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Manchester theatre reviews

Welcome to Paradise @ 3MT

by A Ship of Fools Company

Reviewed by John Waterhouse November 2017


How to describe Welcome to Paradise? It can hardly be described as play and does not qualify as stand-up comedy. It is certainly inane and in fact extremely puerile. There are no jokes as such, to call it low-budget would be an insult to productions that actually have a low budget and it would be correct to call it witless, banal, silly and very bad. It is also rightly said to be an insult to Christmas shows, and Father Christmas may well have already spoken to his lawyers. And yet somehow, in spite of all this, or possibly even because of it, Welcome to Paradise is so bad it’s actually very good!!


It might seem odd to liken Welcome to Paradise to a bumble bee, but there are two parallels. By the laws of physics a bee should not be able to fly, and by the laws of comedy Welcome to Paradise should not be funny - and yet a bee flies very well and this show is extremely funny. The other parallel is that a bee can sting when you least expect it and so does Welcome to Paradise.


Welcome to Paradise is in essence a curious blend of anarchic tomfoolery and it is actually edgy, but in an unconventional way. There are countless comedians who trade in explicit filth, political satire or bang on about the latest right-on cause. It’s all been done, and just as the Sex Pistols did with music, things have been taken so far that it’s almost impossible to shock anymore. Welcome to Paradise is a welcome return to a less sophisticated time of comedy, before political correctness took so much comedy out of comedy.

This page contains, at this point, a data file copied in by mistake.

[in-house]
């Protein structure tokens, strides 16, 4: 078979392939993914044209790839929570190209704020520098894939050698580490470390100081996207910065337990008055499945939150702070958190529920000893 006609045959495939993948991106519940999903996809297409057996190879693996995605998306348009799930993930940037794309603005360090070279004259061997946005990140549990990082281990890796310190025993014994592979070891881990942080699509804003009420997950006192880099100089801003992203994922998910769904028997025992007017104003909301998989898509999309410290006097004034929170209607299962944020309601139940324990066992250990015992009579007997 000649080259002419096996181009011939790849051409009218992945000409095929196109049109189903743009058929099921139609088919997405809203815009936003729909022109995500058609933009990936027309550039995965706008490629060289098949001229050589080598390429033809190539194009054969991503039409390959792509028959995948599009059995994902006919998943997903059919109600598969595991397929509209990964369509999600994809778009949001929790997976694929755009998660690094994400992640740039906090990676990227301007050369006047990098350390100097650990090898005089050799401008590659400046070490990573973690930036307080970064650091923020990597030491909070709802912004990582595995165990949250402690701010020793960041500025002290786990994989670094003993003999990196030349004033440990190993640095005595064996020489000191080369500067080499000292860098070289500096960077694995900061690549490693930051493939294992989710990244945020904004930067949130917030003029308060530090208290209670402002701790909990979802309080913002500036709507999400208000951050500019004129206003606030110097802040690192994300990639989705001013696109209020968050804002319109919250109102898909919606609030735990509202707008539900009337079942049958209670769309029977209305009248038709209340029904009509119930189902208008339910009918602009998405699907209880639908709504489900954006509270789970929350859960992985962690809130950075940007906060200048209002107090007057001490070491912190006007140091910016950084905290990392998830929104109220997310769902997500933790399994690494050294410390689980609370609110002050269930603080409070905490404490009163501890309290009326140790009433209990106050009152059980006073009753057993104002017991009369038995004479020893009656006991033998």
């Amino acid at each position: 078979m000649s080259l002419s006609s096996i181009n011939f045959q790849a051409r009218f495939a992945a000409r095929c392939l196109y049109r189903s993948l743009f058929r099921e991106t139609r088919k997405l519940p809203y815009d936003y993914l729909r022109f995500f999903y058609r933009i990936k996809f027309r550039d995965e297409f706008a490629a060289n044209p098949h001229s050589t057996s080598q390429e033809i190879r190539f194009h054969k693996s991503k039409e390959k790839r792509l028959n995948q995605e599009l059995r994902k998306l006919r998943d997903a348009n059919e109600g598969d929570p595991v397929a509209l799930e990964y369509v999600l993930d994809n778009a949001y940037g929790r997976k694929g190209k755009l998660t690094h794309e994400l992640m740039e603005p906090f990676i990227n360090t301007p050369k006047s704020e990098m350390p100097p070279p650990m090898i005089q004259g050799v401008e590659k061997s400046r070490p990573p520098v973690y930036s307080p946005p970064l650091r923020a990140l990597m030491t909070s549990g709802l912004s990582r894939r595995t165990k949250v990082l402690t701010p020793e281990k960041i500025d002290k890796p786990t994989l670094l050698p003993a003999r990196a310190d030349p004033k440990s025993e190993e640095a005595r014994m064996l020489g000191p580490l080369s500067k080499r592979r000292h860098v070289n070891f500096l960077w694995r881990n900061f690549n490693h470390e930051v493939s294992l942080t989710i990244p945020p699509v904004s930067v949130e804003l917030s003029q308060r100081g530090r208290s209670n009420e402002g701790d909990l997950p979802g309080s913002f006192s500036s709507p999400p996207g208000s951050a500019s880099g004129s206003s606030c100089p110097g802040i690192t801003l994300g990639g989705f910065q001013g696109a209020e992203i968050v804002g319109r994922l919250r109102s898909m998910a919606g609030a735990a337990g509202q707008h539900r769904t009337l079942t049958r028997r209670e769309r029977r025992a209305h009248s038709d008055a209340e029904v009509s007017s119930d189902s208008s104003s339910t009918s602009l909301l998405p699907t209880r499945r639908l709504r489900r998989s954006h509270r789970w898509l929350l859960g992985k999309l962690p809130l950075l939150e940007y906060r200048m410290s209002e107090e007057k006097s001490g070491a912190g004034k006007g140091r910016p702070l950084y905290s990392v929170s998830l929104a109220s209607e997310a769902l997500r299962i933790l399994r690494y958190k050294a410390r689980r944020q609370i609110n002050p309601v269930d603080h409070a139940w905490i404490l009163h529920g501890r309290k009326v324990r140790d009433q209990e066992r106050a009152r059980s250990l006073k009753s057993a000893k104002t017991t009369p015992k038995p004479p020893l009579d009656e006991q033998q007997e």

This show does at times have one character constantly ridiculing a weaker individual and yes it can be viewed as bullying, even to a point of a merciless flogging! There is a racial stereotype in the show and not even the audience is safe from falling victim to the on-stage buffonery, but behind all, this is genuine innocence, devoid of any desire to hurt or attack and basically just playing for laughs, and the audience loved it. This is a show in the glorious tradition of Little Britain which largely traded on being as political incorrect as possible and surprise, surprise, was a massive success.


Welcome to ParadiseLike Little Britain, the influences of Welcome to Paradise are clearly rooted in the 60’s and 70’s, with the likes of the Peter Sellers, Round the Horne, Monty Python, the Goodies and most notably Spike Milligan - all likely sources of inspiration to the writers. Anyone who remembers the Spike Milligan ‘Q’ series in the 70s will recognise certain aspects in this show, and though the humour could sometimes come across as outrageous and brutal, surely nobody would ever accuse Spike of having had a malicious bone in his body.


Welcome to Paradise is a reminder of what has been lost in simple, basic, honest humour. There is no double act on TV remotely comparable to The Two Ronnies or Morecombe and Wise, and nothing remotely like Python or the Goodies which does not have political agendas mixed in. There has been no real successor to the likes of Norman Wisdom, Frankie Howerd or even Sid James, who does not try to weave in agendas of one form or another. Only Fools and Horses was perhaps the last great sitcom and that finished around twenty years ago.


Avoid this show if you are looking for humour which helps you view the world in a new light, or challenges accepted prejudices or social injustice. All this show attempts to do is to make you laugh and if the audience reaction at 3MT was anything to go by, Welcome to Paradise richly succeeds in doing this.


Welcome to Paradise is touring to the following venues. For more details, see

  • Bishop Auckland Town Hall 18 Nov
  • Chester University 29 Nov
  • Washington Arts Centre 30 Nov
  • Sheffield University 01 Dec
  • Leicester 08 Dec
  • Exeter Bike Shed Theatre 20-23 Dec
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